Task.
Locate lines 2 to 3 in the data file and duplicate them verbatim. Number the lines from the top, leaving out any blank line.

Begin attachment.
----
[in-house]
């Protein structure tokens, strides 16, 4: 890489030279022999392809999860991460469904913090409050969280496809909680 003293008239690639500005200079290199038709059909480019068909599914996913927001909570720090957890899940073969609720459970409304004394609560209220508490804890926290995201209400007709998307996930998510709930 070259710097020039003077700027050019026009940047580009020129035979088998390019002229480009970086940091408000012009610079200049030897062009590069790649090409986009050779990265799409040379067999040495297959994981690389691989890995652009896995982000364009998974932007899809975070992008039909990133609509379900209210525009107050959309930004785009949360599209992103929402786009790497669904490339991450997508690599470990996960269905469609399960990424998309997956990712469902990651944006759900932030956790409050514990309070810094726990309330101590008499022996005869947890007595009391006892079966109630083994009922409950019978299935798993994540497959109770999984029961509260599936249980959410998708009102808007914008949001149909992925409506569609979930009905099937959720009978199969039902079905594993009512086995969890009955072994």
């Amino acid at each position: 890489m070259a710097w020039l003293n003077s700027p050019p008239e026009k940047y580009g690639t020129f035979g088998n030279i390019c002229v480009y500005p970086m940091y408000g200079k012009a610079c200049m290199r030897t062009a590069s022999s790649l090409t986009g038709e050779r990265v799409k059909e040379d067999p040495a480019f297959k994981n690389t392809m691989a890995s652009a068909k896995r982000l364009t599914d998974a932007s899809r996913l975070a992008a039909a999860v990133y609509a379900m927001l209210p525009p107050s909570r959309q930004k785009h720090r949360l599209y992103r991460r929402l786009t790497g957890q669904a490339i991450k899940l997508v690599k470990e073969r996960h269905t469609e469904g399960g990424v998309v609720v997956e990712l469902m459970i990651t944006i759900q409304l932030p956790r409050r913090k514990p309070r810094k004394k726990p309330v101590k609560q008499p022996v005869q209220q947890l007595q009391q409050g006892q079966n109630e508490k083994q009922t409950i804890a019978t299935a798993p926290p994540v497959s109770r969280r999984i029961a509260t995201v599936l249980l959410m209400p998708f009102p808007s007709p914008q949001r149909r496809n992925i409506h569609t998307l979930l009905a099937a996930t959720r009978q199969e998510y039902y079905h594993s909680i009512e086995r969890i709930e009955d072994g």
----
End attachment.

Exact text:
């Protein structure tokens, strides 16, 4: 890489030279022999392809999860991460469904913090409050969280496809909680 003293008239690639500005200079290199038709059909480019068909599914996913927001909570720090957890899940073969609720459970409304004394609560209220508490804890926290995201209400007709998307996930998510709930 070259710097020039003077700027050019026009940047580009020129035979088998390019002229480009970086940091408000012009610079200049030897062009590069790649090409986009050779990265799409040379067999040495297959994981690389691989890995652009896995982000364009998974932007899809975070992008039909990133609509379900209210525009107050959309930004785009949360599209992103929402786009790497669904490339991450997508690599470990996960269905469609399960990424998309997956990712469902990651944006759900932030956790409050514990309070810094726990309330101590008499022996005869947890007595009391006892079966109630083994009922409950019978299935798993994540497959109770999984029961509260599936249980959410998708009102808007914008949001149909992925409506569609979930009905099937959720009978199969039902079905594993009512086995969890009955072994």
């Amino acid at each position: 890489m070259a710097w020039l003293n003077s700027p050019p008239e026009k940047y580009g690639t020129f035979g088998n030279i390019c002229v480009y500005p970086m940091y408000g200079k012009a610079c200049m290199r030897t062009a590069s022999s790649l090409t986009g038709e050779r990265v799409k059909e040379d067999p040495a480019f297959k994981n690389t392809m691989a890995s652009a068909k896995r982000l364009t599914d998974a932007s899809r996913l975070a992008a039909a999860v990133y609509a379900m927001l209210p525009p107050s909570r959309q930004k785009h720090r949360l599209y992103r991460r929402l786009t790497g957890q669904a490339i991450k899940l997508v690599k470990e073969r996960h269905t469609e469904g399960g990424v998309v609720v997956e990712l469902m459970i990651t944006i759900q409304l932030p956790r409050r913090k514990p309070r810094k004394k726990p309330v101590k609560q008499p022996v005869q209220q947890l007595q009391q409050g006892q079966n109630e508490k083994q009922t409950i804890a019978t299935a798993p926290p994540v497959s109770r969280r999984i029961a509260t995201v599936l249980l959410m209400p998708f009102p808007s007709p914008q949001r149909r496809n992925i409506h569609t998307l979930l009905a099937a996930t959720r009978q199969e998510y039902y079905h594993s909680i009512e086995r969890i709930e009955d072994g």